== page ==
Wednesday, 25 May 2016

Athens Portraits: The Fall

She knew in an instant that she was going down. And going down hard. 

A foot snagged in the netting flung across a shopfront under renovation as she dashed along the over-furnished, over-populated pavement could have no other possible result. That much she knew – been there, done that, time and time again.

Inside her head it played out in tortuous slow motion allowing her time to observe every single detail of the scene. She was powerless to do anything to stop her inevitable slam into the grimy paving slabs dusted with dirt arrived at the bustling port from Syria, Afghanistan, and countless other war-torn and persecution-plagued lands.

Passing faces turned to watch the spectacle. People like her, rushing home at the end of another working day, tired, weary, eager to reach home and put their feet up. They watched, then they turned away. Somebody else’s problem, after all. 

The backpack holding her laptop shot off her right arm and flew skywards, promising its own spectacular touch-down.

And then, impact. Pain exploded like a firework in her left shin – the one already permanently battered and slightly misshapen from last year's unfortunate encounter with a train and that gap you’re supposed to mind. The smash of her right knee was a mere coda to the main event, but it hit at an angle that promised a deeper bruise in the days to come. A heavy “oomph” pushed itself out of her mouth as the breath was knocked out of her, and an ominous tinkling sound rang in her ears from her laptop skidding across the concrete.

Embarrassment overcame possible injury as she dragged herself to her feet trying to brush the dust off her work trousers.

An anonymous hand reached out and touched her softly on the shoulder in a gesture of sympathy and concern, before handing her the backpack. No words were spoken, just a heartfelt glance from deep chocolate brown eyes beneath a dark headscarf. A look that crossed oceans of misery and misunderstanding and spoke a simple, human question: “Are you OK?”

A nod, a shaky grimace and a hand on her heart in gratitude was all she could manage, stunned by the simple act of kindness from a stranger who had probably seen more inhumanity and danger that she’d ever dreamed in her wildest imaginings. She was lost for words.

With a shy smile, the woman in the headscarf bobbed her head and returned to the crowd which quickly swallowed her up and carried her away. 

Wage slaves continued putting one foot in front of the other, blindly, unseeing, eager to get home for their evening meal. None missed a beat or diverted from their path to check on their fallen colleague. The only note of kindness had come from a stranger, from an unknown country, who didn’t know where she’d be sleeping that night, or even if she’d be having an evening meal.

Get the violins out, you're in for a sob story

I never knew my mother. She didn't want me. Left me in a dumpster along with yesterday's leftovers and sticky takeaway cartons.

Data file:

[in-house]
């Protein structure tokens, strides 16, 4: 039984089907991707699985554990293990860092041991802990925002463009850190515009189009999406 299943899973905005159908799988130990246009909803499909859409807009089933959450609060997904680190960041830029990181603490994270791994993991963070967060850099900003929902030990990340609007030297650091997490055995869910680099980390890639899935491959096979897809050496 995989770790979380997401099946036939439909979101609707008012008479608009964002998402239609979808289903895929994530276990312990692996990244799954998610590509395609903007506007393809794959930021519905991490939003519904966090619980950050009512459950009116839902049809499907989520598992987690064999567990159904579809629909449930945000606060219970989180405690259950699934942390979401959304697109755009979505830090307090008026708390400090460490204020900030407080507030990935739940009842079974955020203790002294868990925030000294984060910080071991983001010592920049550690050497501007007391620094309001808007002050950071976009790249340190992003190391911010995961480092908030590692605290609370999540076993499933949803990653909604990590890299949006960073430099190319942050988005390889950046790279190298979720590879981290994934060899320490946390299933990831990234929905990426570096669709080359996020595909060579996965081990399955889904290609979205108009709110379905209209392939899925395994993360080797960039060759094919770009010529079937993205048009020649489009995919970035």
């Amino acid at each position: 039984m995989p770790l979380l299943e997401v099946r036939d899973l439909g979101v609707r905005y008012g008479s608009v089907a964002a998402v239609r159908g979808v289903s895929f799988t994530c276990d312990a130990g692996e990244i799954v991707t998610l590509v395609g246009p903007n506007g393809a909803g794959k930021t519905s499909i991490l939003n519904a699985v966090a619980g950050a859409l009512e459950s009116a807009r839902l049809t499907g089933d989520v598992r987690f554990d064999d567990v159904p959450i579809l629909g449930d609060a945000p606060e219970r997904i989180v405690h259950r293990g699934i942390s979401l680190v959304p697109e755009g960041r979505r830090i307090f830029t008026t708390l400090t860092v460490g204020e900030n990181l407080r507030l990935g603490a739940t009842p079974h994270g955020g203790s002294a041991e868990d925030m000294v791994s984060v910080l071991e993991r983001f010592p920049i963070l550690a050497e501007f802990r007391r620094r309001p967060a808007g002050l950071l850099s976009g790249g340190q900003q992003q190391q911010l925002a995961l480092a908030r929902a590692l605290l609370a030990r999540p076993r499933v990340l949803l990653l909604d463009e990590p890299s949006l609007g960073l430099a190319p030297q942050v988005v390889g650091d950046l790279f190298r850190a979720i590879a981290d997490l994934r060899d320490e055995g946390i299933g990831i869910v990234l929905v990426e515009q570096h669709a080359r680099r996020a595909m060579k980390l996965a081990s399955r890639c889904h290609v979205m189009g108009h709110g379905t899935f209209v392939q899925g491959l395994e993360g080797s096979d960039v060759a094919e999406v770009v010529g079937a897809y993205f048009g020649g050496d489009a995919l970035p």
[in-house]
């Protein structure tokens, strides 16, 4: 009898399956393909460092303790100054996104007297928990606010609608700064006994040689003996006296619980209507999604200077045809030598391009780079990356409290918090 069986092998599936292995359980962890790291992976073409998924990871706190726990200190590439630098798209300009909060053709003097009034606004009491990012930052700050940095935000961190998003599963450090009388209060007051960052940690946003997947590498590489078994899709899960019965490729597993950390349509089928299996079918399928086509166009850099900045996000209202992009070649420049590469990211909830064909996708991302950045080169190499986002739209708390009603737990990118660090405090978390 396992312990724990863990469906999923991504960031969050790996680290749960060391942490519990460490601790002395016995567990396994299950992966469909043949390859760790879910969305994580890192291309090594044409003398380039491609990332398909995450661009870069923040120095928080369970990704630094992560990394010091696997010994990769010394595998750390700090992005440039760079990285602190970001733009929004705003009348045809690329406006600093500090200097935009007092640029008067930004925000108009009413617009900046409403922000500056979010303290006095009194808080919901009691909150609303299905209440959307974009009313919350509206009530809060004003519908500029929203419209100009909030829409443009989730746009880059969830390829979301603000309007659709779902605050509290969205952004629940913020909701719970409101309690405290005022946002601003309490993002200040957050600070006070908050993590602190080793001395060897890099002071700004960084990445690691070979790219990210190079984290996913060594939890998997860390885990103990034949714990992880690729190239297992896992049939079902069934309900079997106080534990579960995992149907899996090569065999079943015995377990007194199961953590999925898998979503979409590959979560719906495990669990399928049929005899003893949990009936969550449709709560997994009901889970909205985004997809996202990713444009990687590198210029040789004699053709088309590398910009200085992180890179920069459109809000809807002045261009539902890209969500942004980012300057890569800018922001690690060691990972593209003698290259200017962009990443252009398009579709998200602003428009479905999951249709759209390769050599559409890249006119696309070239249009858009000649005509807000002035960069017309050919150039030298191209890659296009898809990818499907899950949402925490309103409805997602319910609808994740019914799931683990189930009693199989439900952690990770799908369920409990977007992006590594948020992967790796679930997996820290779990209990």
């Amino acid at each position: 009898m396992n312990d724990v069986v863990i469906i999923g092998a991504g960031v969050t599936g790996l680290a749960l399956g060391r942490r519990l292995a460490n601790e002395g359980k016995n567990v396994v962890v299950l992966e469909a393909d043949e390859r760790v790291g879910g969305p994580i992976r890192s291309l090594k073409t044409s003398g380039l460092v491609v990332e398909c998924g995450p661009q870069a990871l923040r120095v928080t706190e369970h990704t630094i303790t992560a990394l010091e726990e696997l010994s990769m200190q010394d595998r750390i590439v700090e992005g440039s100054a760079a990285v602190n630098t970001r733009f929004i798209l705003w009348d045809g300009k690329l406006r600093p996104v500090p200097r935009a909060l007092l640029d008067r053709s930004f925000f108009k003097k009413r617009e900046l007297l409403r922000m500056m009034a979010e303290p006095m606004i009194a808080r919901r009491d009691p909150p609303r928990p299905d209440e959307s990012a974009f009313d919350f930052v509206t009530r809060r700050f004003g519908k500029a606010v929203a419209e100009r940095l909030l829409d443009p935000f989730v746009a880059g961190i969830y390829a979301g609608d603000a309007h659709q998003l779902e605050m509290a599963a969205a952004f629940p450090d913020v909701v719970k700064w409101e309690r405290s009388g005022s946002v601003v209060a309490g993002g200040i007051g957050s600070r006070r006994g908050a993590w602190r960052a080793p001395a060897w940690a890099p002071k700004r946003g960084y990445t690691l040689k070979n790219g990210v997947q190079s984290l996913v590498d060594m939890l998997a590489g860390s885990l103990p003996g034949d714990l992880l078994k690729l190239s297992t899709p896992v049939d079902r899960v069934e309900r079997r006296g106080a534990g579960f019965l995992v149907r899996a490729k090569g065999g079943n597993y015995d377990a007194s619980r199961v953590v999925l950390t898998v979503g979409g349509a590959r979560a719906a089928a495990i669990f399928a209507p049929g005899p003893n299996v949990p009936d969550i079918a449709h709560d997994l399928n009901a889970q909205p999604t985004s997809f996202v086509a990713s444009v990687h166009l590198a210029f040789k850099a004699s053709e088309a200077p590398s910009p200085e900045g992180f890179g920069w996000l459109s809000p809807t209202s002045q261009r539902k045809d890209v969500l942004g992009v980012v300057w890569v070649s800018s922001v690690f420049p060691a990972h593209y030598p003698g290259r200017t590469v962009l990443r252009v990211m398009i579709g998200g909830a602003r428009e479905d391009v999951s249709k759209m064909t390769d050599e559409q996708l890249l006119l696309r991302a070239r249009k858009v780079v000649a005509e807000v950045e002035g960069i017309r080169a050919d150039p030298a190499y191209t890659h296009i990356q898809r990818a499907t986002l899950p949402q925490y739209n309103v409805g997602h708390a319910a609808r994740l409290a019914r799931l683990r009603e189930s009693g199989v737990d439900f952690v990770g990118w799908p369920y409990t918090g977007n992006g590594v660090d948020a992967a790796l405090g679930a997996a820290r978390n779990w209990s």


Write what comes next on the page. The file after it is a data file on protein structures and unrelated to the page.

I was no more than two days old, still had the umblicial cord attached to my belly like some useless, filthy piece of old string Mama dearest had chewed through to sever the maternal bond. 

I don’t remember much from those first two days. I know it was dark (my eyes were closed), and scary, and unknown. Too weak to climb out, and with a hunger gnawing away at me, all I could do was cry. Who knows? Maybe the sound would reawaken some semblance of pity in the female who dumped me like a used paper napkin.

But my mother didn't hear me. No female did. A man did. A big, loud, clumsy fella whose chat and laughter died the minute his oafish ears caught the sound of my mewling when he came to dump his own garbage. The harsh joviality in his voice softened as I felt warm hands scoop me up and a strange cooing sound rain down on me as a work-roughened fingers stroked my head. Before I knew it, I heard doors slam and an engine start up. New smells, very different from the stench I’d been sitting in, invaded my nostrils. I didn’t know anything about anything, except for my fear. And my hunger.

I was put in a box lined with something soft and warm. I snuffled up against it, paddling it with my feet, but was rewarded with no sustenance. But at least it’s smelt safer somehow. I ignored my growling belly and curled up against the softness to sleep.

I awoke to new hands lifting me out of the box, touching me, making soft sounds and trying to push something in my mouth. I fought it, frightened of the invasion, but then a few drop of something warm and wet gave me hope. I grabbed the tiny piece of plastic and began suckling, greedily, frantically. Soon, I was full, and my belly was aching. I soiled myself and was lifted into warm water where my feet paddled to find the way my still closed eyes couldn’t.

But I didn’t need to see to know that, by some kind of random act, I had found my way home. Or rather, it had found me…

That was nearly three years ago. 
The humans are part of my life now, and if I’m honest I’m quite fond of them. Big Red still feeds me every morning (she’s the easiest to wake), and Dangly Man (the one who rescued me from my humble dumpster beginnings) is as soft and forgiving as a marshmallow, even when I knock things off shelves to get his attention.

I even allow them to sit or sleep in my place now and then, just so long as they know they are tolerated as guests who have to serve as pillows.

I mean, a cat’s gotta get its beauty sleep, hasn’t it? 
Especially one that’s had such a rough start in life as I have.